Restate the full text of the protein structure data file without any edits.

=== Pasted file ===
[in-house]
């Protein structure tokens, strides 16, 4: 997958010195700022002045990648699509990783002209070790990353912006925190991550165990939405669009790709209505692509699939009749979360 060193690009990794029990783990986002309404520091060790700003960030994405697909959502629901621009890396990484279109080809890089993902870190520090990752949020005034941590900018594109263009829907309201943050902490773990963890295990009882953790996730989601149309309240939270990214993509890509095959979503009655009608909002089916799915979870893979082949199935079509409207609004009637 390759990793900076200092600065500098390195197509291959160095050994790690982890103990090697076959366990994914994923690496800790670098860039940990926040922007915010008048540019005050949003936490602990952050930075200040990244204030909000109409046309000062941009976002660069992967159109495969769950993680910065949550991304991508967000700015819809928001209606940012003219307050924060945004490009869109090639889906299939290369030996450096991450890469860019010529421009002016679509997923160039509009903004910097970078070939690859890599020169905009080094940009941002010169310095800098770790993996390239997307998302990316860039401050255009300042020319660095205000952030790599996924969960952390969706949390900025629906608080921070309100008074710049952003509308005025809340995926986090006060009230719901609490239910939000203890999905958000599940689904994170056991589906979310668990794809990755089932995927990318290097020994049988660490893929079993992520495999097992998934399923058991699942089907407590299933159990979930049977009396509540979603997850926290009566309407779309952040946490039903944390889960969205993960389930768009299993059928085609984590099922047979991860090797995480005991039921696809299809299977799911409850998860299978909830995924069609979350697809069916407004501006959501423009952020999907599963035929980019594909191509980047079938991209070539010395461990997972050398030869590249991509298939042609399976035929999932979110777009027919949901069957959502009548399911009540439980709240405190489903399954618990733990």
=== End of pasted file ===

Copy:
[in-house]
């Protein structure tokens, strides 16, 4: 997958010195700022002045990648699509990783002209070790990353912006925190991550165990939405669009790709209505692509699939009749979360 060193690009990794029990783990986002309404520091060790700003960030994405697909959502629901621009890396990484279109080809890089993902870190520090990752949020005034941590900018594109263009829907309201943050902490773990963890295990009882953790996730989601149309309240939270990214993509890509095959979503009655009608909002089916799915979870893979082949199935079509409207609004009637 390759990793900076200092600065500098390195197509291959160095050994790690982890103990090697076959366990994914994923690496800790670098860039940990926040922007915010008048540019005050949003936490602990952050930075200040990244204030909000109409046309000062941009976002660069992967159109495969769950993680910065949550991304991508967000700015819809928001209606940012003219307050924060945004490009869109090639889906299939290369030996450096991450890469860019010529421009002016679509997923160039509009903004910097970078070939690859890599020169905009080094940009941002010169310095800098770790993996390239997307998302990316860039401050255009300042020319660095205000952030790599996924969960952390969706949390900025629906608080921070309100008074710049952003509308005025809340995926986090006060009230719901609490239910939000203890999905958000599940689904994170056991589906979310668990794809990755089932995927990318290097020994049988660490893929079993992520495999097992998934399923058991699942089907407590299933159990979930049977009396509540979603997850926290009566309407779309952040946490039903944390889960969205993960389930768009299993059928085609984590099922047979991860090797995480005991039921696809299809299977799911409850998860299978909830995924069609979350697809069916407004501006959501423009952020999907599963035929980019594909191509980047079938991209070539010395461990997972050398030869590249991509298939042609399976035929999932979110777009027919949901069957959502009548399911009540439980709240405190489903399954618990733990």